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I'm having fun with it mostly because PS5 is severely lacking in co-op games that I haven't already played, it's different enough from most co-op games that I've played, and it has stats/gear and skill builds to fiddle with. I'm not entirely convinced that all the skills actually work, or that all of the 12 "classes" have ults that work properly, but I've had a good time every time I've launched it. I have a feeling I'll finish it in a few days, feel satisfied, but then forget it in a few weeks like I did with Anthem, Avengers, The Division, every Destiny update and the last 4 WoW expansions.

Also, the person I'm playing with likes it a lot, and a co-op game is always more enjoyable if your buddies like it and always less enjoyable if they don't.

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rickjamesia

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Edited By rickjamesia

@jyml8582: Yeah... hopefully it never bugs out like PS4 did. I had several occasions where the power button stopped responding and video output stopped working on my PS4 and the ease of shutting down the console meant I could do it blind.

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rickjamesia

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@systemoverload: Is it not great then? So many people are saying that it's really good. You have any details about what you didn't like? I'm always hesitant with this series... I played the original to death and everyone said AC 2 was better by leaps and bounds, but I got bored half way through and I was constantly annoyed at the strange limitations they'd added to traversal after the first game.

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rickjamesia

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Edited By rickjamesia

@Dragerdeifrit: I've had little trouble with motion controls in any of the big budget VR titles, and I've played nearly all of them.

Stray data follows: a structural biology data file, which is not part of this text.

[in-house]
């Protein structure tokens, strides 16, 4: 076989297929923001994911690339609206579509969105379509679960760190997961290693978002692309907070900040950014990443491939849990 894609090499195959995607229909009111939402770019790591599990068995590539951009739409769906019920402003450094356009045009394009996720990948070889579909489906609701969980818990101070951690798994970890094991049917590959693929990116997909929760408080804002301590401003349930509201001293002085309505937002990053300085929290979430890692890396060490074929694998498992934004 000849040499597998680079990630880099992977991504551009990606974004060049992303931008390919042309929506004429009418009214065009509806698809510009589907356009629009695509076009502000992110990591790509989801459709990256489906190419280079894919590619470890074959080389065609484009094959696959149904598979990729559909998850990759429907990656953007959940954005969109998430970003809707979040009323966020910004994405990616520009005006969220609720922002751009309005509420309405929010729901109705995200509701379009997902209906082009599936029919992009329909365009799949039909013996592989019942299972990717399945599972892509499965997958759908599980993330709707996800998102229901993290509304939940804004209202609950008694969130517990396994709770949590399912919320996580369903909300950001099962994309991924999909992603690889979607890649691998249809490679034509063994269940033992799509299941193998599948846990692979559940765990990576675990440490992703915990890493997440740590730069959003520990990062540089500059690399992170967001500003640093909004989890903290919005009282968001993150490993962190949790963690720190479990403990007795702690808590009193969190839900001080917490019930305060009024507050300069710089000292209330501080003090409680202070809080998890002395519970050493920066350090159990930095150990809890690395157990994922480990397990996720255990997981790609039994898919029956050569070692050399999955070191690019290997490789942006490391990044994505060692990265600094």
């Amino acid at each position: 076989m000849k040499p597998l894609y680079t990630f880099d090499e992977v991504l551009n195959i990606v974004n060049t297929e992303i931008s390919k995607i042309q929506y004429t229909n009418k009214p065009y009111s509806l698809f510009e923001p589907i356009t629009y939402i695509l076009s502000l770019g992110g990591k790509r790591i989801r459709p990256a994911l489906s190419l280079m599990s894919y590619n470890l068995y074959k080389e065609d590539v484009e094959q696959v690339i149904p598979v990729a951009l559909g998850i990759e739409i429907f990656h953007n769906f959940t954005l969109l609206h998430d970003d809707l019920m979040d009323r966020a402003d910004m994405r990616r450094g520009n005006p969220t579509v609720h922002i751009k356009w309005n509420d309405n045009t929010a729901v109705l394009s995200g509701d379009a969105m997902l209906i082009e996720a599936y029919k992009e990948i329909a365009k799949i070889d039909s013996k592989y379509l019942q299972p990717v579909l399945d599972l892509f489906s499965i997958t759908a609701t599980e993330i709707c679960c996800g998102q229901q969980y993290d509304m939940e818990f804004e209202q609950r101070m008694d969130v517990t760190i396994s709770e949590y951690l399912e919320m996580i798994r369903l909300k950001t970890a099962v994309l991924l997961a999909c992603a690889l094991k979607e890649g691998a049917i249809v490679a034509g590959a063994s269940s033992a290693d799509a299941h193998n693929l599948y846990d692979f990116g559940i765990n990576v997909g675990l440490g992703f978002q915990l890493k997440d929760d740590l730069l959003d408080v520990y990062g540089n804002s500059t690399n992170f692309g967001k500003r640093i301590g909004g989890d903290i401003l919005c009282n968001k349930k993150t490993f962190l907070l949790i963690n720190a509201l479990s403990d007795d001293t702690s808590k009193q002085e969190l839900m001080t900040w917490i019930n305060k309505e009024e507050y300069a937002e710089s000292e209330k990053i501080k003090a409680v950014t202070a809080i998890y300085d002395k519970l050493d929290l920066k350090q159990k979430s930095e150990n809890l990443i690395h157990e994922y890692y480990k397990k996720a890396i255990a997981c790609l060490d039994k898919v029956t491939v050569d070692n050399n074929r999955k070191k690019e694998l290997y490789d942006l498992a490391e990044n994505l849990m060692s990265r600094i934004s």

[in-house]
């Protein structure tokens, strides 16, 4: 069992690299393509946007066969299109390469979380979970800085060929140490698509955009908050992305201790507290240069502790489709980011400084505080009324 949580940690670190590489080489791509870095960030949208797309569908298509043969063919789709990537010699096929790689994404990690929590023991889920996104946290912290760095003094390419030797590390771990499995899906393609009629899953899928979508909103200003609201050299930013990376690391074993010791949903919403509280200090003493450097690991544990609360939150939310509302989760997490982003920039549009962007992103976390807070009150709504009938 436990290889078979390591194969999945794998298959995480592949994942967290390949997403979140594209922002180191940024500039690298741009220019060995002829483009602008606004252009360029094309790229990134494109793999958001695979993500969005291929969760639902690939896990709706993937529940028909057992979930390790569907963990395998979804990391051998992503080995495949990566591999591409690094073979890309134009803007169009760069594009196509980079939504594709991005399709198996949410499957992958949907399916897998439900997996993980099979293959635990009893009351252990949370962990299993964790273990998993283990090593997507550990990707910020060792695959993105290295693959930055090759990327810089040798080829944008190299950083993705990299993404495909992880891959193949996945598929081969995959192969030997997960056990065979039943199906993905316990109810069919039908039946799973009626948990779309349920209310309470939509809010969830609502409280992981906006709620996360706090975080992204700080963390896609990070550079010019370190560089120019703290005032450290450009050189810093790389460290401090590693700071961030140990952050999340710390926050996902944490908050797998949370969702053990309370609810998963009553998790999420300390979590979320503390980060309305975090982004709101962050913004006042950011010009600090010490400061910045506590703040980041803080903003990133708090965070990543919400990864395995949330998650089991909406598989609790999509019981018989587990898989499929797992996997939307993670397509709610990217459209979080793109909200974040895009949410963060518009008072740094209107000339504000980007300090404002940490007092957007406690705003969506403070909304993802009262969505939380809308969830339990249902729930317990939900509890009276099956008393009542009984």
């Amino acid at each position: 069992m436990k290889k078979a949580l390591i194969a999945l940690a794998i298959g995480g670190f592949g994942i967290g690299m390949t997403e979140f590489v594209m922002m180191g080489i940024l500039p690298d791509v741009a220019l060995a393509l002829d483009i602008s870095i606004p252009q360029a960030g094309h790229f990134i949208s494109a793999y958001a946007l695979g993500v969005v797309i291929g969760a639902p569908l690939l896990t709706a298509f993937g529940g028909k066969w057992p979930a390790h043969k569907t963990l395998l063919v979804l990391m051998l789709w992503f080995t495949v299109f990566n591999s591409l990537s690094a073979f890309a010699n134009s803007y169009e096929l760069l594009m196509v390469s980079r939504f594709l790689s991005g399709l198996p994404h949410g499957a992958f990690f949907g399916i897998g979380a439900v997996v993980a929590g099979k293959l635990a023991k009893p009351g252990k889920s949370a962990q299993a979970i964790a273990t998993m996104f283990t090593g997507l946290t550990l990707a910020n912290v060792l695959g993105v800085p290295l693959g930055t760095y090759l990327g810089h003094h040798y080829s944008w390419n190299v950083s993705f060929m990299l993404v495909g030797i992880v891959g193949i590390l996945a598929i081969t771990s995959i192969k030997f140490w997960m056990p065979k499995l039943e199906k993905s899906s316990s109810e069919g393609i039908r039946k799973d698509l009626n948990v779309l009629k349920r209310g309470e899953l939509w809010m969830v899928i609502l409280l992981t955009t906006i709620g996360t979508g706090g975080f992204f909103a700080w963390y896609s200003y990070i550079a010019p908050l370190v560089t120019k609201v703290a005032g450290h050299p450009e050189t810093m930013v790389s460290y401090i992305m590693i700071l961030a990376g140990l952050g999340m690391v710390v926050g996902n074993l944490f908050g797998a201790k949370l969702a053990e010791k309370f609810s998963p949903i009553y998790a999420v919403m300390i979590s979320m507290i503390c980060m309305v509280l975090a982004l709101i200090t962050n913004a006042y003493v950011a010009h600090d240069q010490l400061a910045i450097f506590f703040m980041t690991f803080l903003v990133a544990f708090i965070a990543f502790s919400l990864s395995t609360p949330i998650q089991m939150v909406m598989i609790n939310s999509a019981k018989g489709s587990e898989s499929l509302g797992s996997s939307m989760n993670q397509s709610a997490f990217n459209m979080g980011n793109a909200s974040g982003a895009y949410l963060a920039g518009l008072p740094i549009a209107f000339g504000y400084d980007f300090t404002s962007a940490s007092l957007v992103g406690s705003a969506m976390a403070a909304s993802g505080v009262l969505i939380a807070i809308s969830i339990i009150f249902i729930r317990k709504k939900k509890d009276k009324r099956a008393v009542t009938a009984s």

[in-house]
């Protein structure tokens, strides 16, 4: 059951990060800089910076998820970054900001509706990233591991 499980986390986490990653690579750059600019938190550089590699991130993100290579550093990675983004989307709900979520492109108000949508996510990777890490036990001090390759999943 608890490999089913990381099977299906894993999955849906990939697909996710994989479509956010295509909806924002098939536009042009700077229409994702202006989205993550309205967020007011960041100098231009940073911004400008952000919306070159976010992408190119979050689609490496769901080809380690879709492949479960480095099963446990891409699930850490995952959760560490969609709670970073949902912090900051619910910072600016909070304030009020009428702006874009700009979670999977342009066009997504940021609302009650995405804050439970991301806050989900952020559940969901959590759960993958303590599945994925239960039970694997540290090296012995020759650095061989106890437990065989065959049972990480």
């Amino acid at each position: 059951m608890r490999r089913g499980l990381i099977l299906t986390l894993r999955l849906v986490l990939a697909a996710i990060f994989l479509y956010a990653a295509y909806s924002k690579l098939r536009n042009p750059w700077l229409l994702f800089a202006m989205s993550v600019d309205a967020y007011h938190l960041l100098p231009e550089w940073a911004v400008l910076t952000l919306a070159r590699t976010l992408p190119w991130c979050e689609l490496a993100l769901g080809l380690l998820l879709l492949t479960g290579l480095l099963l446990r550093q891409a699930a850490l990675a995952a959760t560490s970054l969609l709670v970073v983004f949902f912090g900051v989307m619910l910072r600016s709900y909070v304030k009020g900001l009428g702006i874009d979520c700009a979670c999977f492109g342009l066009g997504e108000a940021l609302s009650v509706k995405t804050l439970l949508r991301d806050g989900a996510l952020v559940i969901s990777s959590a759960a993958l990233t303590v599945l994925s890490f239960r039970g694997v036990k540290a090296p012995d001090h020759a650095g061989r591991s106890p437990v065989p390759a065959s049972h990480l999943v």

Edit: I've had little trouble specifically on PC. I have PSVR, and it's nice, but it has much less responsive controls than almost everything else on the market.

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rickjamesia

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@Thanatos2k: This sounds basically like what I've heard from my friends who have been playing it. It sounds like it's all over the place right now from a design perspective. They haven't really played the old CRPGs, but the gist that I've gotten is that it might be trying to mix some incompatibilities between Larian's design paradigms for Divinity Original Sin and D&D based RPGs. The level of RNG in in Original Sin is an a much lower order of magnitude than D&D, which makes for an entirely different feel where you would want to design encounters in a different way. It's all about planning, which is pretty true of high level D&D, also, but at level 1 it's very different and requires a different approach from whoever designs the encounters, because no one can really plan ahead for their level 1 Wizard being randomly crit in a long fight.

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rickjamesia

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Edited By rickjamesia

@kgsg-19-2: I'm confused. What do you mean about the Witcher? You didn't mention anything about The Witcher in the comment I'm replying to or the comment it's replying to.

And no, I don't have any problem with someone who has played a game calling it a bad game. They actually have the information required to form a real opinion about that. I'm a big fan of "Videogamedunkey" on Youtube, despite having nearly completely opposite opinions from him on most games. Same goes with Yahtzee from The Escapist's review series Zero Punctuation. The difference is that these people are speaking based on an opinion they have formed based on hours of experiencing a game. Have you played the games mentioned in this article? How can you even say that Bugsnax is potentially good with it not even being released? It could come out next week and crash 5 minutes into the game until a patch in December, be 5 hours long and then sell the rest of the game as DLC next year. You have no real information about it. I have hopes that it'll be a fun game, but I won't have any real judgment on it until I play it.